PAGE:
10. Soussi S, Gallais P, Kachatryan L, Benyamina M, Ferry A, Cupaciu A, et al. Extracorporeal membrane oxygenation in burn patients with refractory acute respiratory distress syndrome leads to 28 % 90-day survival. Intensive Care Med. 2016;42(11):1826–7.

    Article  Google Scholar 

  11. Eldredge RS, Zhai Y, Cochran A. Effectiveness of ECMO for burn-related acute respiratory distress syndrome. Burns. 2019;45(2):317-21.

    Article  Google Scholar 

  12. Ainsworth CR, Dellavolpe J, Chung KK, Cancio LC, Mason P. Revisiting extracorporeal membrane oxygenation for ARDS in burns: a case series and review of the literature. Burns. 2018;44(6):1433–8.

    Article  Google Scholar 

  13. Force ADT, Ranieri VM, Rubenfeld GD, Thompson BT, Ferguson ND, Caldwell E, et al. Acute respiratory distress syndrome: the Berlin Definition. JAMA. 2012;307(23):2526–33.

    Google Scholar 

  14. Vincent JL, Moreno R, Takala J, Willatts S, De Mendonca A, Bruining H, et al. The SOFA (Sepsis-related Organ Failure Assessment) score to describe organ dysfunction/failure. On behalf of the Working Group on Sepsis-Related Problems of the European Society of Intensive Care Medicine. Intensive Care Med. 1996;22(7):707–10.

    Article  CAS  Google Scholar 

  15. Le Gall JR, Lemeshow S, Saulnier F. A new Simplified Acute Physiology Score (SAPS II) based on a European/North American multicenter study. JAMA. 1993;270(24):2957–63.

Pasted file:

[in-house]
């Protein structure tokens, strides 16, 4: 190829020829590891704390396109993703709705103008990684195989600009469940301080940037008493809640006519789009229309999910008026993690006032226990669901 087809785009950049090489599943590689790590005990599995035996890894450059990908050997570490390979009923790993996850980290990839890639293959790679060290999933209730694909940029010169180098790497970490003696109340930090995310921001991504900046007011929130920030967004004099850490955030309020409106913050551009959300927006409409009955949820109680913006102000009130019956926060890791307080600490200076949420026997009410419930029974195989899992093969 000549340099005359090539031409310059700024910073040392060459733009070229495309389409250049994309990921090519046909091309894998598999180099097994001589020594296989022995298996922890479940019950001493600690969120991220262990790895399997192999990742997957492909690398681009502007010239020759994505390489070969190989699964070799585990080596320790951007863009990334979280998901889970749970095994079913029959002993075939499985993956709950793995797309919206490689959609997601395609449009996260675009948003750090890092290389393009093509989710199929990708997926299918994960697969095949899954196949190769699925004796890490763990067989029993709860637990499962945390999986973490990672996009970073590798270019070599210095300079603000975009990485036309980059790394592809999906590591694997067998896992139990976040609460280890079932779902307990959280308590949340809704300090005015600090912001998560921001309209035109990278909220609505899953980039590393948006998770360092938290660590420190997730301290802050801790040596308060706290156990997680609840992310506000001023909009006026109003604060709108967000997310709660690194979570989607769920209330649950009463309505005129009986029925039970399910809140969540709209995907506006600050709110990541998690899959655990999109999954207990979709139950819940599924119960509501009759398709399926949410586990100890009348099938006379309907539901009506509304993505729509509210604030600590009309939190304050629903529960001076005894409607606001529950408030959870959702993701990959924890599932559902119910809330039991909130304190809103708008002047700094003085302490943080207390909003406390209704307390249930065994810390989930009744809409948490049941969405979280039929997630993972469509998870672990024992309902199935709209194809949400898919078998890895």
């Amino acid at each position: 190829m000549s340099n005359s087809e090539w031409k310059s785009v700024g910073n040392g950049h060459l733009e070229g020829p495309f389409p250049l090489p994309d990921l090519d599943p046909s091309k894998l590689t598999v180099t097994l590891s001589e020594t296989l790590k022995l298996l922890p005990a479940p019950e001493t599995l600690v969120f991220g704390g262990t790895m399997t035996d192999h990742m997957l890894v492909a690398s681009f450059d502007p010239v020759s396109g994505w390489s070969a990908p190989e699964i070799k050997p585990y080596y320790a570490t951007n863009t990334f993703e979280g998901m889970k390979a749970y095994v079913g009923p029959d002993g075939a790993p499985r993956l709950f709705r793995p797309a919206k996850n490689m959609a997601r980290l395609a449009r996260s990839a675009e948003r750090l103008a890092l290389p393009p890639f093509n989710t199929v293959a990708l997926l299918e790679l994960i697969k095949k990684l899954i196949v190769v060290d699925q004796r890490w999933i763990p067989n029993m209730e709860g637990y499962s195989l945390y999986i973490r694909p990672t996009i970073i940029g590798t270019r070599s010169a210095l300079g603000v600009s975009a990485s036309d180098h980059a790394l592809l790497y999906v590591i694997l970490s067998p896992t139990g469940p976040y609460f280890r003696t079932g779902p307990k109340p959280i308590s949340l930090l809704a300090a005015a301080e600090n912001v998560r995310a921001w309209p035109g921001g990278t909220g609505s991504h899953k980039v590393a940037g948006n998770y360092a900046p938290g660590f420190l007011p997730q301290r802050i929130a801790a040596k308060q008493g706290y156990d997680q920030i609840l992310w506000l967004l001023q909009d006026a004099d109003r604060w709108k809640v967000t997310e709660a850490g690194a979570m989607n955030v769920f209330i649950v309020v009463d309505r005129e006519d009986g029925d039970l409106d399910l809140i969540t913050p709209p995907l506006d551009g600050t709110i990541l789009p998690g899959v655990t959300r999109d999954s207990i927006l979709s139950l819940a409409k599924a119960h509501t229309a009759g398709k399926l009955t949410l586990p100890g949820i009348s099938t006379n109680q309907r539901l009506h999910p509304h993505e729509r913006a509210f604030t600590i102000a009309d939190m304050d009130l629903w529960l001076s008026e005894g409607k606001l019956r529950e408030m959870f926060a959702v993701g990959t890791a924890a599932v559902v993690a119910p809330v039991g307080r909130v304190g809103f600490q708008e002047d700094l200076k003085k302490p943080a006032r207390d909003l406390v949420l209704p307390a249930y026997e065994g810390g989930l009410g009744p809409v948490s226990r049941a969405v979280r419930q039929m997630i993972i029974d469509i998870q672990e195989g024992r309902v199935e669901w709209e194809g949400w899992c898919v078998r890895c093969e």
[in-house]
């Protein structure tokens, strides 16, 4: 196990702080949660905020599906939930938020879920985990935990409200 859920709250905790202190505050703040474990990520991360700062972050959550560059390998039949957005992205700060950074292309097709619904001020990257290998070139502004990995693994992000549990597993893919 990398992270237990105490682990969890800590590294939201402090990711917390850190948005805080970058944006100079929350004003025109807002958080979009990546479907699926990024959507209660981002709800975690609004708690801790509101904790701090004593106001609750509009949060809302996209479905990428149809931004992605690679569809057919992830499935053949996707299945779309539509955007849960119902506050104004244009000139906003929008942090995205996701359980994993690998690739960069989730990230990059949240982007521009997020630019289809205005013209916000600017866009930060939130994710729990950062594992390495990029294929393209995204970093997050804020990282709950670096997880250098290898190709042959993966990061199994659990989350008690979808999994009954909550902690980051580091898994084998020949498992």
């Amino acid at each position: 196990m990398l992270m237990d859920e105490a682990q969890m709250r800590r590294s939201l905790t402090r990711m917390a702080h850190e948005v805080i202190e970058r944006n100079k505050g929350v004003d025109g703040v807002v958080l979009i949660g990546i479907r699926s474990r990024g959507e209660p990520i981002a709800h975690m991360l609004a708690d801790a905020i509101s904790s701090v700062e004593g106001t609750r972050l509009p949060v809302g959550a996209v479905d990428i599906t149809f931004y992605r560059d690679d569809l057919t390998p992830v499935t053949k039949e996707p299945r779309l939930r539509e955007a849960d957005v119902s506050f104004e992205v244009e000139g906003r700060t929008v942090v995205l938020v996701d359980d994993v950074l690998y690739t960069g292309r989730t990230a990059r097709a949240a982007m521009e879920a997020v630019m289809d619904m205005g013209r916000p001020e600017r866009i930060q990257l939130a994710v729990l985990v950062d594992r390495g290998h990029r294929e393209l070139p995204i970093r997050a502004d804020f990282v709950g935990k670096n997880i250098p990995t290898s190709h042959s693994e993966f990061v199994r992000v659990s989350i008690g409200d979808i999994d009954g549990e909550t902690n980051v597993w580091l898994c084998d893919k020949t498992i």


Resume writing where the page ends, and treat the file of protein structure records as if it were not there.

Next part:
Article  Google Scholar 

  16. Vincent JL, de Mendonca A, Cantraine F, Moreno R, Takala J, Suter PM, et al. Use of the SOFA score to assess the incidence of organ dysfunction/failure in intensive care units: results of a multicenter, prospective study. Working group on “sepsis-related problems” of the European Society of Intensive Care Medicine. Crit Care Med. 1998;26(11):1793–800.

    Article  CAS  Google Scholar 

  17. Nunes LB, Mendes PV, Hirota AS, Barbosa EV, Maciel AT, Schettino GP, et al. Severe hypoxemia during veno-venous extracorporeal membrane oxygenation: exploring the limits of extracorporeal respiratory support. Clinics (Sao Paulo). 2014;69(3):173–8.

    Article  Google Scholar 

  18. Martucci G, Panarello G, Occhipinti G, Ferrazza V, Tuzzolino F, Bellavia D, et al. Anticoagulation and transfusions management in veno-venous extracorporeal membrane oxygenation for acute respiratory distress syndrome: assessment of factors associated with transfusion requirements and mortality. J Intensive Care Med. 2019;34(8):630-39.

    Article  Google Scholar 

  19. Vaquer S, de Haro C, Peruga P, Oliva JC, Artigas A. Systematic review and meta-analysis of complications and mortality of veno-venous extracorporeal membrane oxygenation for refractory acute respiratory distress syndrome. Ann Intensive Care. 2017;7(1):51.

    Article  Google Scholar 

  20. Thiagarajan RR, Barbaro RP, Rycus PT, McMullan DM, Conrad SA, Fortenberry JD, et al. Extracorporeal Life Support Organization Registry International Report 2016. ASAIO J. 2017;63(1):60–7.

    Article  Google Scholar 

  21. Peek GJ, Mugford M, Tiruvoipati R, Wilson A, Allen E, Thalanany MM, et al. Efficacy and economic assessment of conventional ventilatory support versus extracorporeal membrane oxygenation for severe adult respiratory failure (CESAR): a multicentre randomised controlled trial. Lancet. 2009;374(9698):1351–63.